Kalaikunda Air Force Station

Kalaikunda Air Force Station is an Indian Air Force Base near Kharagpur, located in the Midnapore West district of the state of West Bengal. It was the home of No. 18 Squadron IAF, the Flying Bullets. The squadron flew the Indian license-built Mikoyan MiG-27ML till its decommissioning in April 2016.[1] A squadron of Su-30 MKIs is now at the base.[2]

Kalaikunda Air Force Station

Roundel of India
MiG-27 from No.18 Squad, Kalaikunda
Indian Air Force Mig-27
Summary
Airport typeMilitary
OwnerIndian Air Force
OperatorIndian Air Force
LocationKharagpur, India
Elevation AMSL200 ft / 61 m
Coordinates22°20′21.90″N 087°12′52.37″E / 22.3394167°N 87.2145472°ECoordinates: 22°20′21.90″N 087°12′52.37″E / 22.3394167°N 87.2145472°E
Map
Kalaikunda Air Force Station is located in India
Kalaikunda Air Force Station
Kalaikunda Air Force Station
Location of Kalaikunda Air Force Station, India
Runways
Direction Length Surface
ft m
17/35 9,000 2,743
B-29 "The Craig Comet" of the 794th Bomb Squadron 468th Bomb Group
Photo of "The Craig Comet" Bell-Atlanta B-29-15-BA Superfortress 42-63445 of the 794th Bomb Squadron 468th Bomb Wing, Kalaikunda AB, India

History

Air Force Station Kalaikunda was built by the British for the Royal Indian Air Force during World War II. It was used to conduct raids against advancing Japanese in Burma and also for operations to transport aid to parts of China.

It was originally designed for B-24 Liberator use. In 1943, it was designated as a B-29 Superfortress Base for the planned deployment of the United States Army Air Forces XX Bomber Command to India. Advance Army Air Forces echelons arrived in India in December 1943 to organize the upgrading of the airfield and thousands of Indians labored to upgrade the facility for Superfortress operations. It was one of four B-29 bases established by the Americans in India.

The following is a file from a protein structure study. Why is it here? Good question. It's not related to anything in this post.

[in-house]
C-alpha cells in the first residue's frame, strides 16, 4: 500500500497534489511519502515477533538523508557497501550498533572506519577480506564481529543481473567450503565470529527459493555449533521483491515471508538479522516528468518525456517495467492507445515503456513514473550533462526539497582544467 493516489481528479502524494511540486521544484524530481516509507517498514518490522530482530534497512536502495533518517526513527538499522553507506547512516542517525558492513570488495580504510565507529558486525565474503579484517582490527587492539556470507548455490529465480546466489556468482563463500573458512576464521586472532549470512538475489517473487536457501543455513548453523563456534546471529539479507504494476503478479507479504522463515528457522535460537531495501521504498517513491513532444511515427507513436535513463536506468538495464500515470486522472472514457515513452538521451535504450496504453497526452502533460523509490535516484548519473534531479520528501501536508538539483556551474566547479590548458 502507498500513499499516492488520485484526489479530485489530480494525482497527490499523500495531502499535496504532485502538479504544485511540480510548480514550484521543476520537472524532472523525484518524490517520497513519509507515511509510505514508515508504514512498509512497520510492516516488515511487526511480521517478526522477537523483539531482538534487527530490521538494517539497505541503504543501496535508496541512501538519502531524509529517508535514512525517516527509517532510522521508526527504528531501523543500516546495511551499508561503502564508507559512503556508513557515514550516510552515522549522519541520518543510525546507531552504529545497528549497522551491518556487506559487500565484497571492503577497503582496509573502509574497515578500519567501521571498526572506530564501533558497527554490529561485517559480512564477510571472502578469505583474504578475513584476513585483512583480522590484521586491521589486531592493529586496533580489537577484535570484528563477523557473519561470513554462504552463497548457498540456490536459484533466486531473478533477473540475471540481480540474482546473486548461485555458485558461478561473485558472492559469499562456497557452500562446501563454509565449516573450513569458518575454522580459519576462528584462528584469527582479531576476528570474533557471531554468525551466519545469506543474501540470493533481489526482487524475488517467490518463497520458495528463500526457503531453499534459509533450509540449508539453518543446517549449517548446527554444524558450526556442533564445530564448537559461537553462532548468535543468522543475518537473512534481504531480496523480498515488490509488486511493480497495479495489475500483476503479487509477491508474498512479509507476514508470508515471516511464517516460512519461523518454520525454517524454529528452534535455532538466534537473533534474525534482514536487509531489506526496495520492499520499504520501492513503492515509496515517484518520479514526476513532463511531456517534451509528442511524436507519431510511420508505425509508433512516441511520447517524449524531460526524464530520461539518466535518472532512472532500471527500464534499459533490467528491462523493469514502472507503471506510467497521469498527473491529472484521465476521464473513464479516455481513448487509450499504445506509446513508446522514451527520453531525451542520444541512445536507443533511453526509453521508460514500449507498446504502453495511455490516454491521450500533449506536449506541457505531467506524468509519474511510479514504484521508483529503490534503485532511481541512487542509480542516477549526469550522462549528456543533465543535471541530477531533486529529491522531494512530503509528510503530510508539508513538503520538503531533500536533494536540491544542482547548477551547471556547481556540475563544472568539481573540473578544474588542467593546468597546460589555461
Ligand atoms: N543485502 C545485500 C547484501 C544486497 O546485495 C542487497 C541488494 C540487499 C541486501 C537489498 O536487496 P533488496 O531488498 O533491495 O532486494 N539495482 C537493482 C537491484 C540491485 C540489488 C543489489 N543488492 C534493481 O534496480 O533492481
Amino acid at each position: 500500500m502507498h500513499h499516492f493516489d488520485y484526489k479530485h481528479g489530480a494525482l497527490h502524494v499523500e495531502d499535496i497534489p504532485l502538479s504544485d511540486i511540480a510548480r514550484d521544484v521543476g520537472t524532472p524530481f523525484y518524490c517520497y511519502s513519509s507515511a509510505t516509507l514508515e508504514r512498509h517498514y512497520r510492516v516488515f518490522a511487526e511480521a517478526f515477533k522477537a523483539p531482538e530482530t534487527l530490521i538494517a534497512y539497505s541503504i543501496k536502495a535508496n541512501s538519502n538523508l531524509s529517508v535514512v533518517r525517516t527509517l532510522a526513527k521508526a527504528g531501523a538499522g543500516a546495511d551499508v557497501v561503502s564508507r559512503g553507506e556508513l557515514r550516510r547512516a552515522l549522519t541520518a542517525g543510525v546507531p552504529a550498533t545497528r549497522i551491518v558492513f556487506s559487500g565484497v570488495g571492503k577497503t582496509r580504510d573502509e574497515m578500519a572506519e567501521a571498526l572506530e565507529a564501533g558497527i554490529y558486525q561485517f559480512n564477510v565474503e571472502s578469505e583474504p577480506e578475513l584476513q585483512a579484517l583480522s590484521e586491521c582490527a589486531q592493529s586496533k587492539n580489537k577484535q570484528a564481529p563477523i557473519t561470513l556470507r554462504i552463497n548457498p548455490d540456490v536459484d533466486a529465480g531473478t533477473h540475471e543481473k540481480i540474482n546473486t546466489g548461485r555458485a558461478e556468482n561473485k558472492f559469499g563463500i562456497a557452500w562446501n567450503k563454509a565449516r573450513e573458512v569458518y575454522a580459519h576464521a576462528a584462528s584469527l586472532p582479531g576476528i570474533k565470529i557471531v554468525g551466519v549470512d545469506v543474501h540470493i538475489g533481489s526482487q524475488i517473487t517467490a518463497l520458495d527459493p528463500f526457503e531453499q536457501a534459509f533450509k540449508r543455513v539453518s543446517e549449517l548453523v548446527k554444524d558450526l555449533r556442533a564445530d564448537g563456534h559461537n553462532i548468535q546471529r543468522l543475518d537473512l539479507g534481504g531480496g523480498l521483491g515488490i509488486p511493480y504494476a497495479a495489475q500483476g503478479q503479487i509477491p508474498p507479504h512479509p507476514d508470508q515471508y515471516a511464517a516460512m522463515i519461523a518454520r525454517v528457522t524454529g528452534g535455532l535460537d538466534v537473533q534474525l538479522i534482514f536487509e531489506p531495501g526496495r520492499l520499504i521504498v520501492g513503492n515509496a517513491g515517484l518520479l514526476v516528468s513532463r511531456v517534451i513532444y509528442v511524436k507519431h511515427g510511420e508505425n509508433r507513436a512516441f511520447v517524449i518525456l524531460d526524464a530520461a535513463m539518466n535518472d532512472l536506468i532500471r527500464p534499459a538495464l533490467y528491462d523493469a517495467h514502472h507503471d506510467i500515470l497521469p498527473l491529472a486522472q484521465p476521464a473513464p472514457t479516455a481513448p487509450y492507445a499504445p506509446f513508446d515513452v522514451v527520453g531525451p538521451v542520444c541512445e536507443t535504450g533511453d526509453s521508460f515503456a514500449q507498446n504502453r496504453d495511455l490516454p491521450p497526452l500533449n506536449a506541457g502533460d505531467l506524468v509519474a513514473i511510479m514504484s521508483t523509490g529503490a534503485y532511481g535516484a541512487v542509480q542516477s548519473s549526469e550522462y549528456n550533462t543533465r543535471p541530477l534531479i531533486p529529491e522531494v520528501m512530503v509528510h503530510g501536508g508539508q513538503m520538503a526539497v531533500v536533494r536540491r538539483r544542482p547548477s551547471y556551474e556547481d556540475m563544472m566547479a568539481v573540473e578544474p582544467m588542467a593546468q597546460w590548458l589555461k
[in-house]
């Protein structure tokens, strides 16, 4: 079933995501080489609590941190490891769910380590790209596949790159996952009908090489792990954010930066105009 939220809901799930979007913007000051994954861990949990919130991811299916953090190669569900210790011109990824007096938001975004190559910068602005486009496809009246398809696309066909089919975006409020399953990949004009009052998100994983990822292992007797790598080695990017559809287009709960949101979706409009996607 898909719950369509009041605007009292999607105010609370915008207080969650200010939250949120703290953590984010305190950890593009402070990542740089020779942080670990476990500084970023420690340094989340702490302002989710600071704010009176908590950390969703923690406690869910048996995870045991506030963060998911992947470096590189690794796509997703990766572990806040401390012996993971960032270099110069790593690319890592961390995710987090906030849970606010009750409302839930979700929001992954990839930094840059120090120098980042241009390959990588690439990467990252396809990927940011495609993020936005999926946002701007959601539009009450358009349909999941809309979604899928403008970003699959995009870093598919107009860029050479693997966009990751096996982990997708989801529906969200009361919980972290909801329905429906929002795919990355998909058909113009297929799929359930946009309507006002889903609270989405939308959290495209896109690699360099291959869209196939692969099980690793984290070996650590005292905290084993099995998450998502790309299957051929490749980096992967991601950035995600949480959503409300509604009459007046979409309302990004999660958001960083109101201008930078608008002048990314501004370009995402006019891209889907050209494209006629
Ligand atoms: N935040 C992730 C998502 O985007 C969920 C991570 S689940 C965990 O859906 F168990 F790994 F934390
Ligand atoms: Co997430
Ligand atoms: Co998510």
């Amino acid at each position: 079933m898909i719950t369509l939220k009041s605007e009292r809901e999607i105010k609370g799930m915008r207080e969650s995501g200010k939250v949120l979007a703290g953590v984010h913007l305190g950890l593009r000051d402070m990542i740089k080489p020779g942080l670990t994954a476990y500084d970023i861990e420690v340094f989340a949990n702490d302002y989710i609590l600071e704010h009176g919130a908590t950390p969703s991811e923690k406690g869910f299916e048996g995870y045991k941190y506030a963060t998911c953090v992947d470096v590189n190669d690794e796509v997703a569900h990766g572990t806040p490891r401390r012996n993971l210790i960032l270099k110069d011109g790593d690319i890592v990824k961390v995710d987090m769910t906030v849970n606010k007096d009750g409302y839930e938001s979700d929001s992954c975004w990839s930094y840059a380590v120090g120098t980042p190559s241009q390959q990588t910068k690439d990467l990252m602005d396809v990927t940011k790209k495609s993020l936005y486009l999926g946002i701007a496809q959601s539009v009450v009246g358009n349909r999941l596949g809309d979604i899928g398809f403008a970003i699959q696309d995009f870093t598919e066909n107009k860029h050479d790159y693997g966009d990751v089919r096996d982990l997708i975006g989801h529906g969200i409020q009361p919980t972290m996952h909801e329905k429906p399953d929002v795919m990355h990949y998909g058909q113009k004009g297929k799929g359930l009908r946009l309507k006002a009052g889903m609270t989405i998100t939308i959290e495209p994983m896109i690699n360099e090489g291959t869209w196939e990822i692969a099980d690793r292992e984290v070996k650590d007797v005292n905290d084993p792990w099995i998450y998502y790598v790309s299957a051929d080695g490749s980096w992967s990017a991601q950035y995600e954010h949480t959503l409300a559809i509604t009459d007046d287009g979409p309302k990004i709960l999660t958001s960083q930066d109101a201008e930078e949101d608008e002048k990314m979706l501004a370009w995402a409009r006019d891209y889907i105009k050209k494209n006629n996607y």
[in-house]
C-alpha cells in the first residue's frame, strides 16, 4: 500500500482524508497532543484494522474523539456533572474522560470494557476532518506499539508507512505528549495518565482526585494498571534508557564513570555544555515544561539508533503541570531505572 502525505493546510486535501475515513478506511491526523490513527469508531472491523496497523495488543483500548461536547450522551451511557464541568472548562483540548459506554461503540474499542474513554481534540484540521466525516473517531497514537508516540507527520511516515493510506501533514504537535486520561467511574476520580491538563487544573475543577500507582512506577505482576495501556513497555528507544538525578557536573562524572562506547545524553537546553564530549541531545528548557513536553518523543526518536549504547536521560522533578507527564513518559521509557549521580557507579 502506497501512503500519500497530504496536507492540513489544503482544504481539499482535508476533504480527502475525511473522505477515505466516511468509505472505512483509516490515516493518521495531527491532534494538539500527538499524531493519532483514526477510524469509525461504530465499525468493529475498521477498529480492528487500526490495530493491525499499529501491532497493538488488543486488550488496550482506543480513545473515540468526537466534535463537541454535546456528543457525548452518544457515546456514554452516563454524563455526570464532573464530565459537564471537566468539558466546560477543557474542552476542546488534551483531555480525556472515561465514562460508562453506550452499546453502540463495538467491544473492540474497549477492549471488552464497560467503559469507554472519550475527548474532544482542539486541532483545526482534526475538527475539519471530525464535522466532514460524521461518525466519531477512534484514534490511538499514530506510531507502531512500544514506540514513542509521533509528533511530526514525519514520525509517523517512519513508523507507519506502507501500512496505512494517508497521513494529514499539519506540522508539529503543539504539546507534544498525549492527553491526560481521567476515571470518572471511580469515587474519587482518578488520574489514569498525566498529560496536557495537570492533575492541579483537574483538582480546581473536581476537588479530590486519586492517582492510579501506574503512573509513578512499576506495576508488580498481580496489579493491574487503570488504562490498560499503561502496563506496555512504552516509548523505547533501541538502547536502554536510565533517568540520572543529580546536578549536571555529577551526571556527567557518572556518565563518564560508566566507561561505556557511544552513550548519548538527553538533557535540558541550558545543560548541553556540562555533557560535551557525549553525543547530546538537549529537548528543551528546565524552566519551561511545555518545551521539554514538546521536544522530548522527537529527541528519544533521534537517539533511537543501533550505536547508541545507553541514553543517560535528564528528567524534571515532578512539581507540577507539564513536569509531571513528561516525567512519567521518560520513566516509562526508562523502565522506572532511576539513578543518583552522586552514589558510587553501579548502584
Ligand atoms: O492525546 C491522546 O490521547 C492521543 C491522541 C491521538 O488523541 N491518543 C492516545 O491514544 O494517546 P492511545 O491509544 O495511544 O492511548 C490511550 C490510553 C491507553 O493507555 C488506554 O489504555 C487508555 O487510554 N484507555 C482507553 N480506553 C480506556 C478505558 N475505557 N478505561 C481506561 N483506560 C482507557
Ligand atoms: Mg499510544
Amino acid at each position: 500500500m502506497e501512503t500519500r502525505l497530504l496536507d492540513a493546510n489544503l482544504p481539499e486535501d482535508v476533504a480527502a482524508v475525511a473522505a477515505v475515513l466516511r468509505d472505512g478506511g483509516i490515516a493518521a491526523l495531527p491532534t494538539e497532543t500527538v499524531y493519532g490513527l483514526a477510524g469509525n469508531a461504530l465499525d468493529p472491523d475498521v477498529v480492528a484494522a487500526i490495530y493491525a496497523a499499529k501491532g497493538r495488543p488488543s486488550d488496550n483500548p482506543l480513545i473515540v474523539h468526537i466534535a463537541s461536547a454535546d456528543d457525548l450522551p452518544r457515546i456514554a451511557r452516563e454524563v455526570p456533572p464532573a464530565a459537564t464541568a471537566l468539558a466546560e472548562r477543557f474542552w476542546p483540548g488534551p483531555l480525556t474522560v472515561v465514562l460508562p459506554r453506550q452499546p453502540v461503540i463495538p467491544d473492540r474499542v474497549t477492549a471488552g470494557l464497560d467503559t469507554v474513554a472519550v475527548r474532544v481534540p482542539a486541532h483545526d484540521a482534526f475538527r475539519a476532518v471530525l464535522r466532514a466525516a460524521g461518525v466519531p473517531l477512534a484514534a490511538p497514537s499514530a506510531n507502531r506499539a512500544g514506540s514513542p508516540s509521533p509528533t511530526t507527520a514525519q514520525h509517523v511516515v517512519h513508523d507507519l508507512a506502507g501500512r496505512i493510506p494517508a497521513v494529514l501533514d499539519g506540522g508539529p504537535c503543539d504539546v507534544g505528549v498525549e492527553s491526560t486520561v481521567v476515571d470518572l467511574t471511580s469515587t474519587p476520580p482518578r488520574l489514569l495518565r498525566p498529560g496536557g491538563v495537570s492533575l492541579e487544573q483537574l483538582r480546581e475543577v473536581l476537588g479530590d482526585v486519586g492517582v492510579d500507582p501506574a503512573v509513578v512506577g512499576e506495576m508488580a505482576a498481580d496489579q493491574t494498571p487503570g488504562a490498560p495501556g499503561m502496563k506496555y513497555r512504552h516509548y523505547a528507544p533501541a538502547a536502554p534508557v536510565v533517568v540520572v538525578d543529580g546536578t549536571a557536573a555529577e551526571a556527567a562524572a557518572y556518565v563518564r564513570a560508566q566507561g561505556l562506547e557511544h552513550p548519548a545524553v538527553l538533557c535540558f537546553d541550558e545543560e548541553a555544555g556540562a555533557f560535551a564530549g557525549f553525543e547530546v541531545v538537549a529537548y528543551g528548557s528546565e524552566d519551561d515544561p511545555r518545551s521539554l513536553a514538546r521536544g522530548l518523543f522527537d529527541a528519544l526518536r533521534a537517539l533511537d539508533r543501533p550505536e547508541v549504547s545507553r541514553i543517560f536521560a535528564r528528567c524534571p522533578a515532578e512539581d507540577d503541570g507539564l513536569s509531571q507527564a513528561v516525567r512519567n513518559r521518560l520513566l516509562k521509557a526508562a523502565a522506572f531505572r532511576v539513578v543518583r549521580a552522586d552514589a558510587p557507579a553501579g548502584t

When the XX Bomber Command arrived at Kalaikunda in late March 1944, the conditions at the base were poor, and the runways were still in the process of being lengthened when the first B-29s arrived. Along with Command Headquarters, Kalaikunda was also the headquarters of the 58th Bombardment Wing, which arrived in late April.

The operational B-29 group assigned to Kalaikunda was the 468th Bombardment Group, with the 512th, 792d, 793d, 749th and 795th Bombardment Squadrons.

Initially, the 468th hauled bombs, fuel, ammunition and spare parts 1,200 miles to its forward staging base at Pengshan Airfield (A-7), Pengshan, Szechwan Province, China. Six round trips were necessary to deliver enough fuel for one airplane to mount a combat mission from China — an impractical logistics concept for an aerial campaign, particularly with an airplane plagued with an unreliable engine.